Small Island: A Novel
Hortense shared Gilbert’s dream of leaving Jamaica and coming to England to start a better life. But when she at last joins her husband, she is shocked by London’s shabbiness and horrified at the way the English live. Even Gilbert is not the man she thought he was. Queenie’s neighbours do not approve of her choice of tenants, and neither would her husband, were he there. Through the stories of these people, Small Island explores a point in England’s past when the country began to change.
Andrea Levy’s award-winning novel, Small Island, deftly brings two bleak families into crisp focus. First a Jamaican family, including the well-intentioned Gilbert, who can never manage to say or do exactly the right thing; Romeo Michael, who leaves a wake of women in his path; and finally, Hortense, whose primness belies her huge ambition to become English in every way possible. The other unhappy family is English, starting with Queenie, who escapes the drudgery of being a butcher’s daughter only to marry a dull banker. As the chapters reverse chronology and the two groups collide and finally mesh, the book unfolds through time like a photo album, and Levy captures the struggle between class, race, and sex with a humor and tenderness that is both authentic and bracing. The book is cinematic in the best way—lighting up London’s bombed-out houses and wartime existence with clarity and verve while never losing her character’s voice or story. —Meg Halverson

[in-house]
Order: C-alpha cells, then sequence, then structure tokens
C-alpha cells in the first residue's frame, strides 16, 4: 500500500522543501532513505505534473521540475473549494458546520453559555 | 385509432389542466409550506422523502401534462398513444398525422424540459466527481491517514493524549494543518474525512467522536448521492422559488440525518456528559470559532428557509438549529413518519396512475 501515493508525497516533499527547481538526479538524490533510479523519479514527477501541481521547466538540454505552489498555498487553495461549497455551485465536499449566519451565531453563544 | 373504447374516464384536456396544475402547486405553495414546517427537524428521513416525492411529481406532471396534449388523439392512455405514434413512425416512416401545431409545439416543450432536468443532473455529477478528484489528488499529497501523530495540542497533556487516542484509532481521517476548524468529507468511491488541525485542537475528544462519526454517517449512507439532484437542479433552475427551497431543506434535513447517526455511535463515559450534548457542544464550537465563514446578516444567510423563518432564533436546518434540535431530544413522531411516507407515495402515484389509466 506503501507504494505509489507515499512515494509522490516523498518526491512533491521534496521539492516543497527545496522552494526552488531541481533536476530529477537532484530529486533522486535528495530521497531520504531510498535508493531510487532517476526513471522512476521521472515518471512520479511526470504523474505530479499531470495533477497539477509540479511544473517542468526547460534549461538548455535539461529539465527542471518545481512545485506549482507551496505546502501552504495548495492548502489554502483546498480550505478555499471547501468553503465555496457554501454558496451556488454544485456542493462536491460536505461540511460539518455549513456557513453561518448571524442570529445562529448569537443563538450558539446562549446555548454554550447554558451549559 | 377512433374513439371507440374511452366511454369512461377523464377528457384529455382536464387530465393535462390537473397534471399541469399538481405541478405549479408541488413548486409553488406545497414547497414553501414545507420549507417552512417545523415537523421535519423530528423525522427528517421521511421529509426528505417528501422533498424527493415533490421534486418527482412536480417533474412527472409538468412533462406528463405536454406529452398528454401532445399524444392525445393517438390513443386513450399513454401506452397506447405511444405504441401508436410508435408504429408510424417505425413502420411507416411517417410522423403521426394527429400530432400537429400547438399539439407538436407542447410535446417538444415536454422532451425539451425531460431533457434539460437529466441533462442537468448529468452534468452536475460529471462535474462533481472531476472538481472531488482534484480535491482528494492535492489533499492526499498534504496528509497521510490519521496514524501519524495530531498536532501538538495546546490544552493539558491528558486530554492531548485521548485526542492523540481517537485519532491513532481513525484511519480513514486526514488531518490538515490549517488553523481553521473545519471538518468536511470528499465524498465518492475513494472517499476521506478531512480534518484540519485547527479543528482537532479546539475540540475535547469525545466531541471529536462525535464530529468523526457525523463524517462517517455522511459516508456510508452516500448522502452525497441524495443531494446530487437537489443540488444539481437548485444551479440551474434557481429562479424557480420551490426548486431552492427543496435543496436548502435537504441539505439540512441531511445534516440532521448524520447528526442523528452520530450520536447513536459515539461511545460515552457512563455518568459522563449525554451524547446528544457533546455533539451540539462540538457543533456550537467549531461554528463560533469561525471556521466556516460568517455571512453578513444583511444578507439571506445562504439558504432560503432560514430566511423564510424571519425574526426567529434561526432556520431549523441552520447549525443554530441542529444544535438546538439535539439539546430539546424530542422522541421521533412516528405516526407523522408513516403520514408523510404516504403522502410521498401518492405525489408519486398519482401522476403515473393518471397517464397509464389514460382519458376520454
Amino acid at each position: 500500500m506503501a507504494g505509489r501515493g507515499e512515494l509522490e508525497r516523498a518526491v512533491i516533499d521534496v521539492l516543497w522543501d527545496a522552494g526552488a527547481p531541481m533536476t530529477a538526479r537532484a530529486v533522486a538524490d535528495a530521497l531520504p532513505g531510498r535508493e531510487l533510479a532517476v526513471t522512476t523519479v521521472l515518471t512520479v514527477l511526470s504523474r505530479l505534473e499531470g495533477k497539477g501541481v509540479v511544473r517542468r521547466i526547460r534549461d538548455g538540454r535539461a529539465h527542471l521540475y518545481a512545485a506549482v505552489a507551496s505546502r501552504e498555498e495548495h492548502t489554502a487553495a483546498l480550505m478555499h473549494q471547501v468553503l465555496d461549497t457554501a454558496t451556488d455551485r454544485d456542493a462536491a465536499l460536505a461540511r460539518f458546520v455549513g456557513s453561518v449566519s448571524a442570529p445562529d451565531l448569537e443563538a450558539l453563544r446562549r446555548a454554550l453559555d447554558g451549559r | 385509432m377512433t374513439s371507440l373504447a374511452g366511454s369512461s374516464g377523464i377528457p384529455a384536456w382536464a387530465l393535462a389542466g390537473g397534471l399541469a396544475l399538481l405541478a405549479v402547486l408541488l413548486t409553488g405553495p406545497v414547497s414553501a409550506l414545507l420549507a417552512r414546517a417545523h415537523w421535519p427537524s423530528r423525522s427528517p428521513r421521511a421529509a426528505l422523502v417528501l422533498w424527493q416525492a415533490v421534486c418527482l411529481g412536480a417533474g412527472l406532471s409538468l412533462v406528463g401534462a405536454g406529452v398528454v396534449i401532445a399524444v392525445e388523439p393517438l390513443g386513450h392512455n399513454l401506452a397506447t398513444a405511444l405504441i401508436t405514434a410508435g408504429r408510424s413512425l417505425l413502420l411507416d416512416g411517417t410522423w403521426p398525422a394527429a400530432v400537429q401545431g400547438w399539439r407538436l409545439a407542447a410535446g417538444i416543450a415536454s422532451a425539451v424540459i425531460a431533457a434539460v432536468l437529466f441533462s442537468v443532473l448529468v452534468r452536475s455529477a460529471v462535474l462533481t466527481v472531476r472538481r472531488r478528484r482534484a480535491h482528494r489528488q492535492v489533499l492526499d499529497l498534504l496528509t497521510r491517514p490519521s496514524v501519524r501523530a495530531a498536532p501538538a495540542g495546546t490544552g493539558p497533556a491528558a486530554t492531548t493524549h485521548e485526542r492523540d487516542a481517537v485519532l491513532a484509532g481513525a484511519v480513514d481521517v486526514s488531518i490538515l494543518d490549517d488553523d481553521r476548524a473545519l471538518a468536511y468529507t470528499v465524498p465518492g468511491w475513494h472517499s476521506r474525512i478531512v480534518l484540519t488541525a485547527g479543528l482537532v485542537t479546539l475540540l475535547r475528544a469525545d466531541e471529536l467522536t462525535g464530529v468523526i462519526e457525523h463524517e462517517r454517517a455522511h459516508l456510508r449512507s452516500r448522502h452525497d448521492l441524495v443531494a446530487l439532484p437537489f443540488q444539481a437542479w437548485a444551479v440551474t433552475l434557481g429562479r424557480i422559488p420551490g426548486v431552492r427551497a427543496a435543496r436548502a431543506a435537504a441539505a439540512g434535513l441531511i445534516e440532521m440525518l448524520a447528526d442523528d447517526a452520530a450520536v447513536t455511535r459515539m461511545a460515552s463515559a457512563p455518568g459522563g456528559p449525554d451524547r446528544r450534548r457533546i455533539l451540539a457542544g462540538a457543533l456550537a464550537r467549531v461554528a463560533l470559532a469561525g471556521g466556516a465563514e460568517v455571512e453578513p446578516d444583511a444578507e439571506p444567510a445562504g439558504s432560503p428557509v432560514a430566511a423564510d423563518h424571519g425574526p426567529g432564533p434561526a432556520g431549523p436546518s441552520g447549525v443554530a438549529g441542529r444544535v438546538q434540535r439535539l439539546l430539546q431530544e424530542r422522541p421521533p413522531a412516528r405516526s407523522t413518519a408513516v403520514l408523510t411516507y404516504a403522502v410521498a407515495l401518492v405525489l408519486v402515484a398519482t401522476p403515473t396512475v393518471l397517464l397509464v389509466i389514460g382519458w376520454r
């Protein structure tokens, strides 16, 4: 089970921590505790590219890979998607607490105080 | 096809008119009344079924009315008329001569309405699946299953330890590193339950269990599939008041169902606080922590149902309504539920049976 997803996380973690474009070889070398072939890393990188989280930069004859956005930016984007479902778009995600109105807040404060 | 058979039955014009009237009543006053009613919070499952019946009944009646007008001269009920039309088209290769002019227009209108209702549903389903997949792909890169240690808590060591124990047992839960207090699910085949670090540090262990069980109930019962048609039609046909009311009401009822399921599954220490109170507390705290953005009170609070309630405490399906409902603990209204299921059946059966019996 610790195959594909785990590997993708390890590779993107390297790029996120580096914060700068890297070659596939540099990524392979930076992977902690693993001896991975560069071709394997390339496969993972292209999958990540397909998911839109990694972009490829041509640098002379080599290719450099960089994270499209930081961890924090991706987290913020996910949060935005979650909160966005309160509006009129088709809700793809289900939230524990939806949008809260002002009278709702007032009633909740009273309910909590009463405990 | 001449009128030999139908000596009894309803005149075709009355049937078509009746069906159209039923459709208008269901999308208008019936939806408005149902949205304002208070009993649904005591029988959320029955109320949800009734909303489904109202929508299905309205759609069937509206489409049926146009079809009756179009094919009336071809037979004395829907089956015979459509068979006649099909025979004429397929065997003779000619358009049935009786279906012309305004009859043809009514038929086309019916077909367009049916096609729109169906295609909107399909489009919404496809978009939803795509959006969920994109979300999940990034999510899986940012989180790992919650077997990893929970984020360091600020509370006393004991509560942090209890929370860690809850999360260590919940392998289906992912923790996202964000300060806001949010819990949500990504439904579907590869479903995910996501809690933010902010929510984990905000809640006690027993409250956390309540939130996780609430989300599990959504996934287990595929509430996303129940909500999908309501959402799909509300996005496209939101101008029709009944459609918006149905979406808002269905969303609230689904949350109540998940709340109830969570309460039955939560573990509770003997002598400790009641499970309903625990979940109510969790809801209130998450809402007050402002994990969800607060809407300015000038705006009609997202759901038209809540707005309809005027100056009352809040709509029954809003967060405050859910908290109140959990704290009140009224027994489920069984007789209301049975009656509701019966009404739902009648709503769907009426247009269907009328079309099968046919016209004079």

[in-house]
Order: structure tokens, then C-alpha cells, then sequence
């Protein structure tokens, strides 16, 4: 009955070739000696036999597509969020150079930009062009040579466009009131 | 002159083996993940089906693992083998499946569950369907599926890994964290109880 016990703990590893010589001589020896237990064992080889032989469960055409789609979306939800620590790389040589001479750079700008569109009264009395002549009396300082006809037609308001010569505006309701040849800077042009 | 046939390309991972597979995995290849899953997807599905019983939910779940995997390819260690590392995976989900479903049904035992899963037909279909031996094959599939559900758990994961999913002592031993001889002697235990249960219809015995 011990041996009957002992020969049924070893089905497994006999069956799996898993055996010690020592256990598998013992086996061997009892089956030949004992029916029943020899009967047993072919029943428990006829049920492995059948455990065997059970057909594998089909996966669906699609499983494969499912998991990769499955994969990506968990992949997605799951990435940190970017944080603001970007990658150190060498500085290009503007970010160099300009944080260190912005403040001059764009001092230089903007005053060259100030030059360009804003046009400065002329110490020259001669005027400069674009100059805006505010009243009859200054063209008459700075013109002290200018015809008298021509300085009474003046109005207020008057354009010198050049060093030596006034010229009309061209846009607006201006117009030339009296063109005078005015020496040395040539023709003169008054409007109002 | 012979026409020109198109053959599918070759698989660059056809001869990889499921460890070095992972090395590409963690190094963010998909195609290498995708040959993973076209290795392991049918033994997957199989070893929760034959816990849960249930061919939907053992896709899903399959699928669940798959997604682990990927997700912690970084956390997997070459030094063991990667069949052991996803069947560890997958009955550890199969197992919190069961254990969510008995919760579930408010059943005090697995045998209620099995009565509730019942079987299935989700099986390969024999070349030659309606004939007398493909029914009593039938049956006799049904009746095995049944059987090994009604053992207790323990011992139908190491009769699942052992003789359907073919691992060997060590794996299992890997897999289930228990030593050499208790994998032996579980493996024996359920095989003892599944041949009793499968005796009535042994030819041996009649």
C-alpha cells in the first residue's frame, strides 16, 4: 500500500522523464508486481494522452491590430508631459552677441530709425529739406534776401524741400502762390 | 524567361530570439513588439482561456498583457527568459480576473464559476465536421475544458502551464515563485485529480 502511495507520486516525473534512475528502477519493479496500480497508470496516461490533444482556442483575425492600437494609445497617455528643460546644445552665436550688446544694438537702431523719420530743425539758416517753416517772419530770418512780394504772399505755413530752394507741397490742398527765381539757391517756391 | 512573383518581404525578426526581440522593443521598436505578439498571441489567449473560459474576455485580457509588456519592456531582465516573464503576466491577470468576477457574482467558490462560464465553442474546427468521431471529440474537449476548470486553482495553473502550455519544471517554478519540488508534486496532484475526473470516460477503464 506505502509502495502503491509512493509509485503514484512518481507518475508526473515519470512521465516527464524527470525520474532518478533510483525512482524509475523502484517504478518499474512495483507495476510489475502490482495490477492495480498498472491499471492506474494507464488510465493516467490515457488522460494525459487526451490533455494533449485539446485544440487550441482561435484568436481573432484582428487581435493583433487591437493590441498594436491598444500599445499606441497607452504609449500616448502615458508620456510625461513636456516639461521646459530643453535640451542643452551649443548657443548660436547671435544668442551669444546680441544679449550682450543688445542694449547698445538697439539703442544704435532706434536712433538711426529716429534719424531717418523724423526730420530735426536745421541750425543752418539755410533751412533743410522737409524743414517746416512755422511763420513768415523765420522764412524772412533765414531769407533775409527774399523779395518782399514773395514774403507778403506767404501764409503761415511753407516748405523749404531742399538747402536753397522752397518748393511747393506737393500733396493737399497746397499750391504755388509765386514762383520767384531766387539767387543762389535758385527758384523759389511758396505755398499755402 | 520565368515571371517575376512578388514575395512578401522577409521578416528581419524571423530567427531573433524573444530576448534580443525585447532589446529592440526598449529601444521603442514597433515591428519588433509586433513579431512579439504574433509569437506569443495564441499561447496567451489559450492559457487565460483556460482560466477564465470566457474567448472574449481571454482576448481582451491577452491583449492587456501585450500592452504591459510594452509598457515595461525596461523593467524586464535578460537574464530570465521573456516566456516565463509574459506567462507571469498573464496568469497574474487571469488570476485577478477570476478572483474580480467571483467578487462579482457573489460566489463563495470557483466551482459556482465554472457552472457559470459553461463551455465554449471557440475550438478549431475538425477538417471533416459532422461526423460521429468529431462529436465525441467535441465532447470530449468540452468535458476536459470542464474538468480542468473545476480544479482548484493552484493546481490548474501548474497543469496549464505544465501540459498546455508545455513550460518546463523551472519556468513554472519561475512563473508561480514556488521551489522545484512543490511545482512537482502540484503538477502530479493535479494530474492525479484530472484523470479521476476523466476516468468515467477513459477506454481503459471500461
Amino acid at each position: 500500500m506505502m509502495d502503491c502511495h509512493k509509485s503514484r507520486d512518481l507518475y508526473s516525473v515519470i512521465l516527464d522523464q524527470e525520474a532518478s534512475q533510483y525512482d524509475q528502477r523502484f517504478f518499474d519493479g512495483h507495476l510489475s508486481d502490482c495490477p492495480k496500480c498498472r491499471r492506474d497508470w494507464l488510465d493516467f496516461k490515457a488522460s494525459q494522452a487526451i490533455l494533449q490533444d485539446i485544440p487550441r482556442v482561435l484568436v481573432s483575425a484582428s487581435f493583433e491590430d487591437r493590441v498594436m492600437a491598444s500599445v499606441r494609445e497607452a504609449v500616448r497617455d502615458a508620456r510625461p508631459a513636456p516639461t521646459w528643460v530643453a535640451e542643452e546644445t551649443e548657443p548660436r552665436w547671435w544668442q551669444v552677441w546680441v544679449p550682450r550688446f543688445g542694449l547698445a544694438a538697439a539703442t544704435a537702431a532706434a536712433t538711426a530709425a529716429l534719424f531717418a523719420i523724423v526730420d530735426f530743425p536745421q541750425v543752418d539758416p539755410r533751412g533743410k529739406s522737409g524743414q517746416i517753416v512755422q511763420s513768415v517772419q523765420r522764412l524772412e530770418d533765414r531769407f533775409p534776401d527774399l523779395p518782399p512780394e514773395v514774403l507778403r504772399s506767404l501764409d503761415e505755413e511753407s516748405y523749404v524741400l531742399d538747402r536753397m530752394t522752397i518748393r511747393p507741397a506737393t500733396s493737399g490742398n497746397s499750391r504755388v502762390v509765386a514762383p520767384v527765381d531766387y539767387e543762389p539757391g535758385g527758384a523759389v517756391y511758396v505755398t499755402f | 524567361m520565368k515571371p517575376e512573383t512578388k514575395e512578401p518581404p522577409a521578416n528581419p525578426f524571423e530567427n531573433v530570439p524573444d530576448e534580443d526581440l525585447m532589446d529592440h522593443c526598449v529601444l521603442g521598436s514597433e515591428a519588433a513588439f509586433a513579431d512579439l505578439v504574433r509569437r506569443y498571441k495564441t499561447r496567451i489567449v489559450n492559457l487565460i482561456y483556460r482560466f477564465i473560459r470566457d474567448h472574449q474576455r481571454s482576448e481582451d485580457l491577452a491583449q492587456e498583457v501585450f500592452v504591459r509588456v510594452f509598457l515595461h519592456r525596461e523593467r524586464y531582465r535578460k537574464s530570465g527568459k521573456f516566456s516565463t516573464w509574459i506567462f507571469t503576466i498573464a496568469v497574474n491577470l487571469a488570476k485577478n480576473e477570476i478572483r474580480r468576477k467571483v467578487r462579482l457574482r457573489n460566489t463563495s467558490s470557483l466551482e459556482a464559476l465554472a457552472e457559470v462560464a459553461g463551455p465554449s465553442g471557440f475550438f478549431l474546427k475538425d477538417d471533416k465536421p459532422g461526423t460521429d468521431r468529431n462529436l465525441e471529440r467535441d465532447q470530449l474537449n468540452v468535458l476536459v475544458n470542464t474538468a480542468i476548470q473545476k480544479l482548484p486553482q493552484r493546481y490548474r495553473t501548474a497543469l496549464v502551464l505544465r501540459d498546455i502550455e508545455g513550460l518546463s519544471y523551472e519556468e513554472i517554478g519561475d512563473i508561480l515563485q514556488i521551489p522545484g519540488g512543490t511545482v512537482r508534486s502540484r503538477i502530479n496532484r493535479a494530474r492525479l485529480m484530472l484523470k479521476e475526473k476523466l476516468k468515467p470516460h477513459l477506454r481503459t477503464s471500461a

Barnes and Noble
Small Island, winner of both the Whitbread Book of the Year and the Orange Prize for Fiction, is a tour de force. Spirited and improbably funny, it offers the account of two very ordinary couples in postwar London. Hortense arrives from Jamaica in 1948 to make a home with her new husband, Gilbert. But in a place where the buildings are taller, the weather colder, and the sky more gray than anything she’s experienced, she begins to question the wisdom of her decision. It is Gilbert, her new husband and a man she barely knows, who reminds her why it is she has come so far. A war veteran struggling to make a home in the city, Gilbert questions his own resolve when he finds not a hero’s welcome but prejudice, contempt, and nearly insurmountable odds. But he is befriended by Queenie, the couple’s white landlady, whose own life is upended when her husband Bernard, long thought dead, returns from the war with a head full of memories and an aching heart.
This quartet of voices relates a story of the immigrant experience at once deeply intimate and richly expansive. With an incomparable eye for detail and nuance, an uncanny ear for the oddities lurking in language, and a genuine affection for the weaknesses of her all-too-human characters, Levy has fashioned a wholly engrossing sprawl of a novel that never fails to delight and entertain. (Summer 2005 Selection)